Analytics and data science have been disrupting business processes and how companies compete for many years now. There has been a lot of focus on the challenges that business and technology organizations face when attempting to incorporate even more sophisticated and pervasive analytics processes into the mix, and all of that is true.
However, as we head toward 2020, it is becoming increasingly clear that analytics and data science organizations must recognize, acknowledge, and react to the fact that they themselves are being disrupted even as they aim to disrupt the business. This blog will discuss some of the disruption that analytics organizations face as we head into 2020.
Most large companies have a rapidly expanding analytics and data science organization. With that expansion comes stress across all aspects of managing the organization. New job roles are required, new layers of management are necessary, more procedures need to be put in place to ensure consistency of both approach and quality of output. These are all big challenges that require much time and attention from everyone up and down the chain. It is quite uncomfortable to be in an organization that is growing faster than the current structure and processes can effectively handle. Yet, it will take time to implement the changes required to adapt to today’s new reality. Thus, the organizational disruption can be expected to last for some time.
It’s no secret that the breadth and depth of analytical methods has rapidly expanded in recent years. Just 10 – 15 years ago, most analytics at large organizations were traditional predictive and forecasting models built on top of traditional structured data. That is no longer true. There has been an explosion of growth within the realms of machine learning and artificial intelligence. There have also been a wide range of new domains opened up for analysis, such as the internet of things (IoT) enabling analytics where there was no ability to pursue them before. In short, analytics and data science organizations are being challenged to quickly integrate a wide range of new methods into their portfolio while still maintaining and building on the portfolio of traditional analytics. This, too, causes disruption to the organization and it raises additional issues of prioritization and new skill requirements.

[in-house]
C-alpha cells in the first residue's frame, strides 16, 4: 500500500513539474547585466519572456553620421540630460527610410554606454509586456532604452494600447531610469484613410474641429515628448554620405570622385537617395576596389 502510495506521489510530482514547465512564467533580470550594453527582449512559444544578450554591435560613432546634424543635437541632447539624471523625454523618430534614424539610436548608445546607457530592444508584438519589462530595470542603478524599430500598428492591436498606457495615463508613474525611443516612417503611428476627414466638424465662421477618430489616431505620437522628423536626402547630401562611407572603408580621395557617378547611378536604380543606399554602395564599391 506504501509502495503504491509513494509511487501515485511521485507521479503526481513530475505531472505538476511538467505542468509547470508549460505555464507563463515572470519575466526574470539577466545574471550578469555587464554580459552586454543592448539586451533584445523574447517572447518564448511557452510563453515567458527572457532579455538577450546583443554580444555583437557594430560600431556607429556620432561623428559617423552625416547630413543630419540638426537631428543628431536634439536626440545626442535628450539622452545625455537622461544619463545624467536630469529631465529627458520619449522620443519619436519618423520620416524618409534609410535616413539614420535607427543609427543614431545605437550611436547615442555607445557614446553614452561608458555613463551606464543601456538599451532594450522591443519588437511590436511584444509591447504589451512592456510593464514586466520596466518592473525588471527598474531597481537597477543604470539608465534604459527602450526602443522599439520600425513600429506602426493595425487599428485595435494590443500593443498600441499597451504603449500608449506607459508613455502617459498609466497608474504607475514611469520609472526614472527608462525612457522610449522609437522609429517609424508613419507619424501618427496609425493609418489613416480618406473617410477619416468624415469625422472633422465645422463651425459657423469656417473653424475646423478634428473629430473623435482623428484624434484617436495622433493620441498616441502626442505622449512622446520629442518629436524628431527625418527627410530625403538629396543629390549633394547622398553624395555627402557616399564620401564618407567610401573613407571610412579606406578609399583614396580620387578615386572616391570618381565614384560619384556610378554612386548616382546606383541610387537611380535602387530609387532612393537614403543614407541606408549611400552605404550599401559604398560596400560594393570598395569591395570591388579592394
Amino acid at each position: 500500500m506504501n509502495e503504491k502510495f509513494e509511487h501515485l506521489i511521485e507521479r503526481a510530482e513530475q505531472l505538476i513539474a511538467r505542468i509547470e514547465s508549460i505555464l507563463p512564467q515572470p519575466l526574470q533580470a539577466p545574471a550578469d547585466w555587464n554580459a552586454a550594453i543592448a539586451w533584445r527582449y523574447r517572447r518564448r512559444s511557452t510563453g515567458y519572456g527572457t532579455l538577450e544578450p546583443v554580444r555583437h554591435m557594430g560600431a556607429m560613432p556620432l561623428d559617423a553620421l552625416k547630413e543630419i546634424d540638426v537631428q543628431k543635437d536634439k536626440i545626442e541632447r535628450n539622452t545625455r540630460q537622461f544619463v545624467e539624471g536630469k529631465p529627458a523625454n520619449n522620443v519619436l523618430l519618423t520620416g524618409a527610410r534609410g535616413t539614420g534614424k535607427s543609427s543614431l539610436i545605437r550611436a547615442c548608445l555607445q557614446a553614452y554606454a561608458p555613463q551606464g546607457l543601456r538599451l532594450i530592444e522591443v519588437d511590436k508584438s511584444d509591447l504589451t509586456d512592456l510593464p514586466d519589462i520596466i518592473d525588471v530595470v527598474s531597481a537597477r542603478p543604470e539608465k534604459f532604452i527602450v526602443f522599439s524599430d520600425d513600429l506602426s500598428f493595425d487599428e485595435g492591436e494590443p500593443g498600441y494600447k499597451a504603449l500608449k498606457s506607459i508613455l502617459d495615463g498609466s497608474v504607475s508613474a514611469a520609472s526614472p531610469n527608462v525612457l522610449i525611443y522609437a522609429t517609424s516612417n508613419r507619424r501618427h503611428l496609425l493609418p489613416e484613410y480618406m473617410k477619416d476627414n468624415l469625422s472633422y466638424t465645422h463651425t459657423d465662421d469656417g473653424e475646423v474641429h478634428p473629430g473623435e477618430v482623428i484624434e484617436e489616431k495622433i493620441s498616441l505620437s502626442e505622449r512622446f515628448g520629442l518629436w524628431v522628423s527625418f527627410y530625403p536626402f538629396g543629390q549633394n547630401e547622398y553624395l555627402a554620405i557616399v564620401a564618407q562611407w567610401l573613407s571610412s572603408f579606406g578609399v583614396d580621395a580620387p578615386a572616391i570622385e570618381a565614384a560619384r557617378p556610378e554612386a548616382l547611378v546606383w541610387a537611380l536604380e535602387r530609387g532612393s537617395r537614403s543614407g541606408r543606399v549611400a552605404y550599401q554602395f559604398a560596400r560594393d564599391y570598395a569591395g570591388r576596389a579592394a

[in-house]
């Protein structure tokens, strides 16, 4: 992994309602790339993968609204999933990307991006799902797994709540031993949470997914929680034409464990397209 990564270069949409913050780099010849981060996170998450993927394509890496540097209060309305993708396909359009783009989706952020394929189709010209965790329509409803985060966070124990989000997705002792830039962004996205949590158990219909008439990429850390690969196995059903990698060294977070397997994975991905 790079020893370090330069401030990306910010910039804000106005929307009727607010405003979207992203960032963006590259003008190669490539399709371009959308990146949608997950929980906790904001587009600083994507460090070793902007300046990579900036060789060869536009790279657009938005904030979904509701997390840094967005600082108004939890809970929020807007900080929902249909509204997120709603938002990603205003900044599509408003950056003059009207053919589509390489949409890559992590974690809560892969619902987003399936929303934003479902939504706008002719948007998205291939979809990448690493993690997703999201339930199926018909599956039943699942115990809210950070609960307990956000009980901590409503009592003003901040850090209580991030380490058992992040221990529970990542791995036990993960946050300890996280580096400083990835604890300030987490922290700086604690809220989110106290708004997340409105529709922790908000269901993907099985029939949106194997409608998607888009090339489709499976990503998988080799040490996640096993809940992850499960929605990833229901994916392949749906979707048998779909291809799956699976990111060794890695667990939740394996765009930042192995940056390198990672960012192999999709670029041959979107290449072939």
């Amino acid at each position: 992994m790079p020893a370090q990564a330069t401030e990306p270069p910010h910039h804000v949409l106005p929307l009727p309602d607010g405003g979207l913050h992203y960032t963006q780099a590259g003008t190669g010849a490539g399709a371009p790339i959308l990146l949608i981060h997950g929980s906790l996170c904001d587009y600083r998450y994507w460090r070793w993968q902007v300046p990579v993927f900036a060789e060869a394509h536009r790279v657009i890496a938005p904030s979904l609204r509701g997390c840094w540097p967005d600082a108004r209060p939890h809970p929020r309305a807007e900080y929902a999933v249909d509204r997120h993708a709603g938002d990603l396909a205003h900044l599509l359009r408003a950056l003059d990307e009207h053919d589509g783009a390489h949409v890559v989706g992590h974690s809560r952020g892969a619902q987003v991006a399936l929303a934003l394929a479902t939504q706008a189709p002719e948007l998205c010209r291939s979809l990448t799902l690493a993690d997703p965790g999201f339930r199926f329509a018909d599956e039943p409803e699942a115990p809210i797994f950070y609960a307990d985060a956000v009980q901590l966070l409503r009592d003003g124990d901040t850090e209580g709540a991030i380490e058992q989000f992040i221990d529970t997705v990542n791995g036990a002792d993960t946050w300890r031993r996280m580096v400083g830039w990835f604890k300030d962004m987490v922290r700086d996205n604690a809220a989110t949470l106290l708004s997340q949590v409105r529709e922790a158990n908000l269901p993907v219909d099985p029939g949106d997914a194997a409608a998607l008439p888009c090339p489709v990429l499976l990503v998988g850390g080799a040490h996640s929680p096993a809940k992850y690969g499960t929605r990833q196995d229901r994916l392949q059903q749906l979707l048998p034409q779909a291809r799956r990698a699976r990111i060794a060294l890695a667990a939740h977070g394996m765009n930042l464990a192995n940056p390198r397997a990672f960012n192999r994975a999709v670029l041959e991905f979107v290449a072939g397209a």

Helping contribute to both of the previous areas of disruption is the complete disruption of the data being used for analytics today. With the rise of big data, data volume and data types have exploded. Marketing analytics is no longer based on just sales and campaign response history. We now have web browsing data, app data, sensor data, and more to add into the mix. The capture of much of this new data is challenging enough. But, figuring out how to cleanse, prepare, and analyze it all is a massive effort. These new data sources have been disrupting analytics organizations for years, and there isn’t an end in sight.
Regulatory & Policy Disruption